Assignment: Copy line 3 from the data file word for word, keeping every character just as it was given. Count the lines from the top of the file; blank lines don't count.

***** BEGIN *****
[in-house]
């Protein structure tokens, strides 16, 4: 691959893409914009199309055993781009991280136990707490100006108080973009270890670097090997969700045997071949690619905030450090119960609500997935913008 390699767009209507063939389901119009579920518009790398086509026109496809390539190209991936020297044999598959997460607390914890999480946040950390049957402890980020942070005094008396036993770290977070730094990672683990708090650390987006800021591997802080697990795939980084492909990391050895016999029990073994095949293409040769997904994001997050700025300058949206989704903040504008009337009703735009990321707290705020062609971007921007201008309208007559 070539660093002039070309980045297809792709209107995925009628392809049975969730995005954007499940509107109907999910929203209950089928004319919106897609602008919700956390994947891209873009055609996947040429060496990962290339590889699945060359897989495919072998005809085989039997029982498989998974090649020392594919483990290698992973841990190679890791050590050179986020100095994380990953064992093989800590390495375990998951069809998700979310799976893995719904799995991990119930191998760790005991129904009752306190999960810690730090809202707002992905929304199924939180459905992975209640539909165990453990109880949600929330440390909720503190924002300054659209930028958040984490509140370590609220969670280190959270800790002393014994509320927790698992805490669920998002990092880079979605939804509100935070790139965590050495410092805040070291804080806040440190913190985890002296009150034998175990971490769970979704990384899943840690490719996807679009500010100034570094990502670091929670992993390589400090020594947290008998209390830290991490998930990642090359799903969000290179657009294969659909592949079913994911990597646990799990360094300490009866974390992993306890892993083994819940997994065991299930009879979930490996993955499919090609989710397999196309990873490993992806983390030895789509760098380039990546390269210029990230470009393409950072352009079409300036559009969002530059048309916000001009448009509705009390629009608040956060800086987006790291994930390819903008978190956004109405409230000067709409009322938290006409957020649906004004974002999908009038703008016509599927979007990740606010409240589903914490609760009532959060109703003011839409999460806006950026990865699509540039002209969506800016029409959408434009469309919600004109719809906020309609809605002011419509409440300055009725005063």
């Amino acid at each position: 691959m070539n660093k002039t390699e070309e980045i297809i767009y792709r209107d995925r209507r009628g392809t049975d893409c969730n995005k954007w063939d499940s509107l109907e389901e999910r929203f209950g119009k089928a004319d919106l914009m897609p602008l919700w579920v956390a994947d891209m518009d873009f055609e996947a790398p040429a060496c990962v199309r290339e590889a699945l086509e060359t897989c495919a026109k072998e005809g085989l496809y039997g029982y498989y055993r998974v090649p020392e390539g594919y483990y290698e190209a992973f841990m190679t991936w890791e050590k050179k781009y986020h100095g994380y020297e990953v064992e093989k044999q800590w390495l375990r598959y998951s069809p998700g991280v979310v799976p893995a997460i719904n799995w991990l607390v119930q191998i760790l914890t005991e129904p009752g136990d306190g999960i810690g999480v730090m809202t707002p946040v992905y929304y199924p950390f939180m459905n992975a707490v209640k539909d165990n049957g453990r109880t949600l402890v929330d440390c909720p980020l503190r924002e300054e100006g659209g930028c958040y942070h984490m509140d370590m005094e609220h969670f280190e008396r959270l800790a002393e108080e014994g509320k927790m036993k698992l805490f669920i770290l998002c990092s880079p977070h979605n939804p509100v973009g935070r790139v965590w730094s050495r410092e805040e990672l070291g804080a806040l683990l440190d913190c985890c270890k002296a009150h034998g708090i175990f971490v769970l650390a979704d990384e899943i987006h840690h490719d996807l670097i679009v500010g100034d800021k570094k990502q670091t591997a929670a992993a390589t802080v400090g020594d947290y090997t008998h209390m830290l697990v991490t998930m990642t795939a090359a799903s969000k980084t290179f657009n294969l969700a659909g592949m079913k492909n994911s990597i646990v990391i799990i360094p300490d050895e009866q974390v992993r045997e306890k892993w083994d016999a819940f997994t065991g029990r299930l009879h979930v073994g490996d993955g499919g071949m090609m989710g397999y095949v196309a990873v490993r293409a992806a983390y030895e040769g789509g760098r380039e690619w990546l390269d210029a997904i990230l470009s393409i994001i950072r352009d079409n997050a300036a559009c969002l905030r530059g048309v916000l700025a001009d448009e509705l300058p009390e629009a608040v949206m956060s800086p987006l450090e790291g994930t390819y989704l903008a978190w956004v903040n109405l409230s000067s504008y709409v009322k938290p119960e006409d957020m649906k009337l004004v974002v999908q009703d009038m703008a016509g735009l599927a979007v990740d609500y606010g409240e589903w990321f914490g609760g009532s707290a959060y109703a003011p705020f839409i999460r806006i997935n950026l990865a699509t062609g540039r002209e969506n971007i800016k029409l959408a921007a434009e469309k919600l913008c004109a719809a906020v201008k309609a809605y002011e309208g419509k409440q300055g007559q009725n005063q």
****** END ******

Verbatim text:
């Amino acid at each position: 691959m070539n660093k002039t390699e070309e980045i297809i767009y792709r209107d995925r209507r009628g392809t049975d893409c969730n995005k954007w063939d499940s509107l109907e389901e999910r929203f209950g119009k089928a004319d919106l914009m897609p602008l919700w579920v956390a994947d891209m518009d873009f055609e996947a790398p040429a060496c990962v199309r290339e590889a699945l086509e060359t897989c495919a026109k072998e005809g085989l496809y039997g029982y498989y055993r998974v090649p020392e390539g594919y483990y290698e190209a992973f841990m190679t991936w890791e050590k050179k781009y986020h100095g994380y020297e990953v064992e093989k044999q800590w390495l375990r598959y998951s069809p998700g991280v979310v799976p893995a997460i719904n799995w991990l607390v119930q191998i760790l914890t005991e129904p009752g136990d306190g999960i810690g999480v730090m809202t707002p946040v992905y929304y199924p950390f939180m459905n992975a707490v209640k539909d165990n049957g453990r109880t949600l402890v929330d440390c909720p980020l503190r924002e300054e100006g659209g930028c958040y942070h984490m509140d370590m005094e609220h969670f280190e008396r959270l800790a002393e108080e014994g509320k927790m036993k698992l805490f669920i770290l998002c990092s880079p977070h979605n939804p509100v973009g935070r790139v965590w730094s050495r410092e805040e990672l070291g804080a806040l683990l440190d913190c985890c270890k002296a009150h034998g708090i175990f971490v769970l650390a979704d990384e899943i987006h840690h490719d996807l670097i679009v500010g100034d800021k570094k990502q670091t591997a929670a992993a390589t802080v400090g020594d947290y090997t008998h209390m830290l697990v991490t998930m990642t795939a090359a799903s969000k980084t290179f657009n294969l969700a659909g592949m079913k492909n994911s990597i646990v990391i799990i360094p300490d050895e009866q974390v992993r045997e306890k892993w083994d016999a819940f997994t065991g029990r299930l009879h979930v073994g490996d993955g499919g071949m090609m989710g397999y095949v196309a990873v490993r293409a992806a983390y030895e040769g789509g760098r380039e690619w990546l390269d210029a997904i990230l470009s393409i994001i950072r352009d079409n997050a300036a559009c969002l905030r530059g048309v916000l700025a001009d448009e509705l300058p009390e629009a608040v949206m956060s800086p987006l450090e790291g994930t390819y989704l903008a978190w956004v903040n109405l409230s000067s504008y709409v009322k938290p119960e006409d957020m649906k009337l004004v974002v999908q009703d009038m703008a016509g735009l599927a979007v990740d609500y606010g409240e589903w990321f914490g609760g009532s707290a959060y109703a003011p705020f839409i999460r806006i997935n950026l990865a699509t062609g540039r002209e969506n971007i800016k029409l959408a921007a434009e469309k919600l913008c004109a719809a906020v201008k309609a809605y002011e309208g419509k409440q300055g007559q009725n005063q």